IT Supply Chain Developments and Their Impact on Buying Decisions

Al Nagar, Head of Benchmarking, KnowledgeBus, Mercato Solutions, continues his series of monthly advisory pieces sharing recent movements and impactors within key IT product categories, to keep you abreast of the latest developments and help support purchasing decisions.

The start of a new year brings with it a wave of technology predictions; from analysis of where new products will rank on the cool-o-meter, to scrutiny of the euro as buyers gauge its impact on the IT supply chain and end product price.

In a forecast summary, Gartner announced that IT spending will reach $3.54 trillion this year, up just 0.6% on spending for 2015. With a new financial year nearly upon us, procurement teams must separate the hype as they start to map out their budgets for the coming year.

Exchange rates

The back-to-school feeling following the Christmas break meant the markets didn’t truly kick off until January 4. Despite this, the euro had a strong start against the pound starting the month at 0.7374. Asides from a minor dip, it continued to rise from there, reaching 0.7521 on January 9 before hitting 0.7652 by the middle of the month. From there, it dropped to 0.7566 on January 23. This was followed by a slower rise to 0.7631 on January 28 before finishing the month at 0.7601.

The euro had a more dramatic series of ups and downs against the dollar, ending January only slightly below where it had started. Sitting at 1.0869 until January 4, the euro dipped to 1.0750 in the first week of January before rising sharply to 1.0921 on the 9th. It dropped off slightly from there before rising to 1.0910 on the 16th. Another slight drop was quickly followed with a monthly high of 1.0922 on Jan 20. It recovered well following a dramatic fall to 1.0796 on Jan 23, rising to 1.0910 on Jan 28 before finishing out the month at 1.0829.

Although the euro is facing a deflation crisis and manufacturing has started off slowly, with so many other economies in turmoil, the euro’s stability is starting to appear the safest option.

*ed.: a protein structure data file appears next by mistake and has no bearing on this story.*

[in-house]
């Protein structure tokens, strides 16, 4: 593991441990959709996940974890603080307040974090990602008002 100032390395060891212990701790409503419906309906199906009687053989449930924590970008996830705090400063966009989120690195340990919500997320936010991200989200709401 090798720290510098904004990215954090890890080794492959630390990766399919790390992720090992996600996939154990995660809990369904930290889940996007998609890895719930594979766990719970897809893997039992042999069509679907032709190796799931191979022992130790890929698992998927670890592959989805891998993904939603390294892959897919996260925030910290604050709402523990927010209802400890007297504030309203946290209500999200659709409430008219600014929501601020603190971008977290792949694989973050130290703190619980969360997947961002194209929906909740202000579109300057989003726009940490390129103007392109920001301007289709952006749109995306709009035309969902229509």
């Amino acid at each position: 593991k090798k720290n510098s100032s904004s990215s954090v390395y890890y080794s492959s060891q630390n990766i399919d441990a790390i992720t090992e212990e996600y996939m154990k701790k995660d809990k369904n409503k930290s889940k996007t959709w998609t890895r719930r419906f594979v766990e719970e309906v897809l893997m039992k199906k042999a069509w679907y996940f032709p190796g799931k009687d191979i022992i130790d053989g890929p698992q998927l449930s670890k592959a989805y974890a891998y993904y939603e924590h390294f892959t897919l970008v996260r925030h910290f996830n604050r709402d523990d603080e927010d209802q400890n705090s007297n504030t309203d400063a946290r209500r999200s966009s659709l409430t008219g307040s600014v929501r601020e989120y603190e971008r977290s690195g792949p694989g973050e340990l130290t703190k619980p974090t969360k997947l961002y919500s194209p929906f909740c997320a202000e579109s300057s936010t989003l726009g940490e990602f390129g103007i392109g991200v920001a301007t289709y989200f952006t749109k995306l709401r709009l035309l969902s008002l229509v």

Interestingly, the pound’s two-month continuous slide against the euro is the longest since the latter was introduced in 1999. The US Federal Reserve’s decision to raise interest rates in December is seemingly helping the US dollar, despite the weakness in crude oil pricing which typically sends investors rushing to the euro.


3D printer shipments in China grew by 120% last year to 77,000 units; up from 34,000 in 2014. This was largely caused by the fact that desktop 3D printers have now dropped below $5,000; at the same time, we’ve seen a surge in government investments. According to IDC, China will overtake the US in 3D printer shipments in 2016, with another 100% increase in shipments expected for the year. The analyst business also released a new 3D printer report that predicts global spending on 3D printing to grow at a 27% compound rate from $11 billion in 2015 to $26.7 billion in 2019.

Notebooks and PCs

Holiday sales provided little respite for PCs in the last quarter of 2015 with global PC shipments down 8.3% to 75.7 million. According to Gartner, Q4 was the fifth consecutive quarter of global shipment decline, leading to annual shipments falling 8% to 288.7 million.

Inclusive of desk-based PC, notebook PC and ultramobile premiums, a report from Gartner stated that Lenovo held the highest Q4 market share with 20.3% and 15.4 million units shipped. HP, Dell, ASUS and Apple followed to make up the top five.

In other PC news, virtual reality technology is shaping up to be a potential bright spark for the PC industry with much-anticipated devices such as HTC’s VIVE, Oculus’s Rift and Samsung’s Gear VR 2 due to hit the open market later this year. Consumers will need to upgrade existing PCs to use the devices, so putting this into use may take some time; TrendForce predicts this won’t happen significantly until 2017.


Stat of the month: The largest number of price increases happened on January 19, with 28,000 in a single day.   

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